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Expert: LockBit ransomware group to keep hitting hospitals | #hacking | #cybersecurity | #infosec | #comptia | #pentest | #ransomware


Despite a recent high-profile multilateral crackdown, attacks on hospitals and nonprofits under the name of ransomware syndicate LockBit are expected to continue, industry experts told The Asahi Shimbun.

Law enforcement agencies from 10 countries, including the FBI, Britain’s National Crime Agency and Japan’s National Police Agency, arrested two key LockBit members in Poland and Ukraine in February through a joint investigation dubbed Operation Cronos.

LockBit’s official website now displays the message, “The site is now under control of law enforcement,” accompanied by emblems of the agencies involved, including Europol.

“I believe this is a crucial blow to their organization and reputation,” said a founding member of “vx-underground” (VXUG), an international group of cybersecurity experts that has been calling on LockBit to stop ransomware attacks on hospitals and nonprofits.

But the member, who goes by the name of Smelly, said he does not believe the attacks will cease.

“They will be back in days, weeks or months. It is only a matter of time.

Key LockBit members have a poor grip on outside collaborators known as “affiliates,” who conduct ransomware attacks for remunerations, according to experts.

A cybersecurity company employee in his 20s who is a VXUG member contacted a senior LockBit member through a chat in January 2022, about three months after LockBit destroyed electronic medical records at Handa Hospital in Tsurugi, Tokushima Prefecture.

The LockBit member blamed an affiliate for arbitrarily attacking the hospital, adding that there are more than 100 such outside collaborators, according to the Japanese white hacker.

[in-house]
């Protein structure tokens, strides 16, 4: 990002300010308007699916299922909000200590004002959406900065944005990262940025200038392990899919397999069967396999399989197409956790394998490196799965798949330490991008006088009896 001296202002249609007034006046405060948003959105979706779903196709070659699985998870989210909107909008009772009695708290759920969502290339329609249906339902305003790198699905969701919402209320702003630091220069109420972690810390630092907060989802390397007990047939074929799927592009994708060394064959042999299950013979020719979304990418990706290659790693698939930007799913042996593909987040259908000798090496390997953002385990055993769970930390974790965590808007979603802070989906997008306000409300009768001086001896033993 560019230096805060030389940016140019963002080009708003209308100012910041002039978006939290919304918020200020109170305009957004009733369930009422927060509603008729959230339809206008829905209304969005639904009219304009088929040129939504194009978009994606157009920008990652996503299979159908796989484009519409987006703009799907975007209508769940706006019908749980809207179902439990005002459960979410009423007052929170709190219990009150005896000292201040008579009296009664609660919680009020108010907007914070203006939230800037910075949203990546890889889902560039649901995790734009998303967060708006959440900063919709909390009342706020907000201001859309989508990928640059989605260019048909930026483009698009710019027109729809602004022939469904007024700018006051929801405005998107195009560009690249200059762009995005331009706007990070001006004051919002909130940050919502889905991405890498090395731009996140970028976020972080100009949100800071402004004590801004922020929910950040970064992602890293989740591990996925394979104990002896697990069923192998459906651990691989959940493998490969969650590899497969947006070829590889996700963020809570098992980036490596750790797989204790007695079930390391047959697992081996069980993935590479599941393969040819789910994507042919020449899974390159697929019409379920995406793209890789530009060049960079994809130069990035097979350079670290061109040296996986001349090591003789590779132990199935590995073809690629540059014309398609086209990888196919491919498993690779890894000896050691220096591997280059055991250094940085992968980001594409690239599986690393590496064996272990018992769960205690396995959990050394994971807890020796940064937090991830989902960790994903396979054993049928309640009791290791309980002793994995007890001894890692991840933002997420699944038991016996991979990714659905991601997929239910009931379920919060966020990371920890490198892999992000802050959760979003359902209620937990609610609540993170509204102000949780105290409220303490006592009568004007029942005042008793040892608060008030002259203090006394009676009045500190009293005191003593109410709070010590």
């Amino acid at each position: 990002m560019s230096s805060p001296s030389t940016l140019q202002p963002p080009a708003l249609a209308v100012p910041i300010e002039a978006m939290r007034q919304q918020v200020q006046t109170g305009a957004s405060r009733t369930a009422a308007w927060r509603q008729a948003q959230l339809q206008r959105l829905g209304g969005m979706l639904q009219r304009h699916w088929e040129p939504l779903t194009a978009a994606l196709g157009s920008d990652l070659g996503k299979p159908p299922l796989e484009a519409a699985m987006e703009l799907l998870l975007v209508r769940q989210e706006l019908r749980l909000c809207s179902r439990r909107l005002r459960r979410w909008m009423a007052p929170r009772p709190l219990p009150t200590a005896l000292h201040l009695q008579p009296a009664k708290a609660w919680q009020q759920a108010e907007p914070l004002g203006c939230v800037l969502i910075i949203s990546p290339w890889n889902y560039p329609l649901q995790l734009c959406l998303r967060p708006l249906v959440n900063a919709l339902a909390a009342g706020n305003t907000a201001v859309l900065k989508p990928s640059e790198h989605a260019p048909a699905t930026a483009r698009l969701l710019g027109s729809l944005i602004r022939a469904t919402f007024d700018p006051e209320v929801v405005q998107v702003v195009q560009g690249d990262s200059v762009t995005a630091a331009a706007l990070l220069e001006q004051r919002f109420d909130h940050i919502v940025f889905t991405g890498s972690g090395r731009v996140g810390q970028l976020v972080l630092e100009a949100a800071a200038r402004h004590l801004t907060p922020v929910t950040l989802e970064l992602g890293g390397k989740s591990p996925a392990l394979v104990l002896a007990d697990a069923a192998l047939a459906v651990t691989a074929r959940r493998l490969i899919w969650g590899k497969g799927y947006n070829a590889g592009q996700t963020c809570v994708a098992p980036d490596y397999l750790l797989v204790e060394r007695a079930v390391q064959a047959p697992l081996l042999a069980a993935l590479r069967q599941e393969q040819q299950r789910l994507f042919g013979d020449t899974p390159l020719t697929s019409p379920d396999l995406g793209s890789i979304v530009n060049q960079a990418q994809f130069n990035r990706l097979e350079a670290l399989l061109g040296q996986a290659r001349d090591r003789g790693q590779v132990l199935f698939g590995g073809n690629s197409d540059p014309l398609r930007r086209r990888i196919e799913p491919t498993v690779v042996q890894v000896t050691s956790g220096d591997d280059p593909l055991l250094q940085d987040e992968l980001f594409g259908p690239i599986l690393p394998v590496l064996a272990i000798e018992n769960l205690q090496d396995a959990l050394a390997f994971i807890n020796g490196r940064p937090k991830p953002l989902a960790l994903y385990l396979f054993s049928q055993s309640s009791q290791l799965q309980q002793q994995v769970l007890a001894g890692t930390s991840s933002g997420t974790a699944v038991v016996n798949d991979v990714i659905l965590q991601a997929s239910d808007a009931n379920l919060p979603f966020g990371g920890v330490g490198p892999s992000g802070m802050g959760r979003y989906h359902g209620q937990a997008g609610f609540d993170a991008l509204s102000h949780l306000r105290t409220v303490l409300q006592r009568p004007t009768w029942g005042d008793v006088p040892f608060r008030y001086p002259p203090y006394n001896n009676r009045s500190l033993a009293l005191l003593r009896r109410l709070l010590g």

“idk (I don’t know) about it,” the message said about the attack on Handa Hospital. “We not attack hospitals, only businesses.”

LockBit sent a program to restore broken medical records at Handa Hospital for free.

Experts found that the program, named “lovejapan,” functioned correctly, but the hospital had already repaired the records on its own two weeks earlier and had restarted seeing patients.

The LockBit member in the chat also noted that the cybercrime syndicate would not attack hospitals in the future.

However, LockBit then attacked the Hospital for Sick Kids, a leading pediatric institution in Toronto, in December 2022.

In a statement released about two weeks later, the syndicate apologized and offered to provide a restoration program for free.

It appeared that key LockBit members had not realized the attack had occurred until VXUG contacted the organization, according to sources.

Smelly said LockBit claimed it had a rule that forbids attacks on healthcare facilities and nonprofit institutions.

However, 67 medical institutions were attacked by LockBit in 2023 alone, according to U.S. cybersecurity company Recorded Future.

“We tried to prevent ransomware attacks, but we have never had success,” said Smelly, who called LockBit’s rule “a facade.”

Smelly has been in touch with a self-professed LockBit administrator since the end of 2019, the year when the group started its activities.

He described Lockbit administrators as “career criminals and master extortionists.”

“They are unimaginably greedy, cruel and heartless and are indifferent (to) the harm they cause (to) people and organizations,” he said.

In a statement released a few days after the crackdown, the LockBit administrator said, “I’m sure (the FBI) can’t catch me, looking at the way they work.”

The individual launched multiple “official” websites and listed organizations that have been newly attacked.

VXUG also confirmed seven related sites on the dark web.



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